Category Archives: Helping

In search of intentionality

In search of intentionality

 Most of us are very busy – it’s a modern mark of value. There are so many things needing to be done, to be purchased, and to be watched on our screens. We are trained by the ever-increasing rates of media and concerns to move quickly. It gives us very little time for true understanding, or the development of potential and satisfication – in ourselves or in those around us. Through busyness we reduce our focus to just the immediate activity at hand, with the longer range and personal elements becoming secondary if considered at all.

One of the central concepts of a team – be it a group of employees, a family, or a sports team – is that combined strengths lead to shared success. Those strengths include both the hands-on skills of the team members, as well as the emotional ambience and influences that motivate and guide the group.

But when people are busy they tend to become reactive rather than proactive, and functional rather than intentional – the subtleties and considerations get lost – and each moment becomes one of immediate result or exhausted rest. In such a state people are finding it harder to be encouraging or appreciative of others. The emotional ambience becomes an assumption of commited determination rather than a thoughtfulness of how any team member might be lifted up, honoured or encouraged. “We’ve got things to do and you should be doing them right now!” becomes the mindset.

This is not to say that people have become unfeeling or dispassionate – those attributes are hard-wired into us. But telling your busy co-worker or friend “It’s okay – we’ll get through this” is very different from being purposeful in thinking about the people in our lives – from being encouraging – from being considerate and forward-thinking. Telling someone “Hey, I forgot to mention you did a good job last time but you did and here’s another task” is insufficient encouragement, and far short of intentionally seeking ways to recognize people’s contributions.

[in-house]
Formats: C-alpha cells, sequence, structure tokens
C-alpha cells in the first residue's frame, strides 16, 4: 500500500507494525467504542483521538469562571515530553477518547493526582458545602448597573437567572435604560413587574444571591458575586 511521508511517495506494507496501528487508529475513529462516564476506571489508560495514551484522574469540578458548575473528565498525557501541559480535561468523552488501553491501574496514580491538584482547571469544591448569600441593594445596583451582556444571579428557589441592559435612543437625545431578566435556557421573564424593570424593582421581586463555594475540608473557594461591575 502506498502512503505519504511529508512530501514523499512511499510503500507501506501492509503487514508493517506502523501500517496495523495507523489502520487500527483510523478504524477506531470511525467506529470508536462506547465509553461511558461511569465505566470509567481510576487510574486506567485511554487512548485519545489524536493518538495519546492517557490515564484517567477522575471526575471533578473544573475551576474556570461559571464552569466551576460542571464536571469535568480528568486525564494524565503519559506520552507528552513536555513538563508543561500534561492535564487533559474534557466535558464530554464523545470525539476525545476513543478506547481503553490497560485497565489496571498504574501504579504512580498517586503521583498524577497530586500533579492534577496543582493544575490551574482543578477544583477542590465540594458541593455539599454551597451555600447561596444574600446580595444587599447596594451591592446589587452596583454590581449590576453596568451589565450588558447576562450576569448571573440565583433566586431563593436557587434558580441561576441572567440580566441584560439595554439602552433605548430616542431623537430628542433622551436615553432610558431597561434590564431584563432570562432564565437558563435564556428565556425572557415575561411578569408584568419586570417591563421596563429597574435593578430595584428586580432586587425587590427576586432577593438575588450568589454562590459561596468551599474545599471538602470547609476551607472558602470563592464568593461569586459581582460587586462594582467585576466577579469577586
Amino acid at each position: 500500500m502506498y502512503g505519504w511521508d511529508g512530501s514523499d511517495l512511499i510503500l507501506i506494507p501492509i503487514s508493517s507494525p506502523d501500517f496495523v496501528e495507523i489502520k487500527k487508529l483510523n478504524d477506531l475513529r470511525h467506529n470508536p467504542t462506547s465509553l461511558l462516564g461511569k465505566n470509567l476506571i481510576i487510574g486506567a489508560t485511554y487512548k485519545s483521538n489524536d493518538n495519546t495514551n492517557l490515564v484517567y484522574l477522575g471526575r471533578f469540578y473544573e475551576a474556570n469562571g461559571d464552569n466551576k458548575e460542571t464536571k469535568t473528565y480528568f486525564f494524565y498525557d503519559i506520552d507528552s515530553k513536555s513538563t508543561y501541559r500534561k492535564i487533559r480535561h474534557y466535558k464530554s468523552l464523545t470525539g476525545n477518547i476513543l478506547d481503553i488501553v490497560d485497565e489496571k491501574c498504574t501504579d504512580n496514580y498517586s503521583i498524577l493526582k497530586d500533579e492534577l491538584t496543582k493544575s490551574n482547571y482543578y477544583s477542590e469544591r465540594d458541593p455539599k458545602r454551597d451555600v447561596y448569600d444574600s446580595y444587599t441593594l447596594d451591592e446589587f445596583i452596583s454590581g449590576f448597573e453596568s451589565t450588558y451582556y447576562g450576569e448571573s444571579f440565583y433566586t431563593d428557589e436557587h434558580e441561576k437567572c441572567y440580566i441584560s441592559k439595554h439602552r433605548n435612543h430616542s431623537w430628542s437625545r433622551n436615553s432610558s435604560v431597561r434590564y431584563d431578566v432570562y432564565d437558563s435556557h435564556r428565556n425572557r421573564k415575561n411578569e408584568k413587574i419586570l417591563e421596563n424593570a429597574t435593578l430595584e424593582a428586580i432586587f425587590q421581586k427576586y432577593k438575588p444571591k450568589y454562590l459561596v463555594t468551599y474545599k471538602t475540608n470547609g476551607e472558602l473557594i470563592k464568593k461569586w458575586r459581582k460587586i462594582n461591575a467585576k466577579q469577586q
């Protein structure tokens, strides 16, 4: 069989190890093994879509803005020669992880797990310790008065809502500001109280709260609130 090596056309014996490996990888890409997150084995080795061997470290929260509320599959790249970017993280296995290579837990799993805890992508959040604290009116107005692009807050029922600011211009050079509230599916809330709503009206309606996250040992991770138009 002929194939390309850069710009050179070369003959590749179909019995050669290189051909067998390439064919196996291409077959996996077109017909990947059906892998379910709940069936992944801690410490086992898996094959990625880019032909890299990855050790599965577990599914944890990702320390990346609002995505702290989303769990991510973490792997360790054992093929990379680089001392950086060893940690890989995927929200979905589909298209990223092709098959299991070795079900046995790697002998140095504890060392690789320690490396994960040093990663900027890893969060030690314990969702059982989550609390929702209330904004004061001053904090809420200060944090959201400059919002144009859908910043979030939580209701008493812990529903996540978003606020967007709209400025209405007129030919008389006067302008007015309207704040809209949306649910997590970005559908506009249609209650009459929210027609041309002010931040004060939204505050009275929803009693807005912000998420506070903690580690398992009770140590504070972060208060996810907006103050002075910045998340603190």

In a busy world people burn out that could have been lifted up, good ideas go unused or undeveloped, and existing and potential new leaders get discouraged. Without timely communication, personal encouragement, and reflection organizations and lives get stuck in the same pattern and conditions – they lose a better future while they grind through the present.

Every person is different, yet every person has the same needs: to be part of good things, to grow in their skills and potential, and to be recognized and encouraged. You have a vital role in the lives of those around you – not just through the hands-on skills you use on a task – but by being purposeful and intentional in your communication and encouragement. When we intentionally consider people’s needs we develop ways to help them, and also ourselves. When people are encouraged, honoured and built-up good things happen. Yes, it takes time, and yes it takes change, but it’s worth it because helping and encouraging others is a bigger source of joy, satisfaction and positive change than any bottom line can ever show.

You have more influence than you think, and more opportunities than you have been using, to help others and make life better.

Break the cycle of busyness, and bring intentionality back to life.

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A new way of helping

There is a movement afoot that is taking a look at how charity and aid might be done better at both the local and global levels. It is based on the 2009 book, "When Helping Hurts: How to Alleviate Poverty Without Hurting the Poor…and Yourself", by Steve Corbett and Brian Fikkert.



The authors claim that the causes of poverty are often not truly understood, which routinely results in aid strategies that actually harm both poor people and the helpers themselves. Now, two years after the book's release, author Steve Corbett is on a speaking tour, presenting new ideas for helping the materially poor.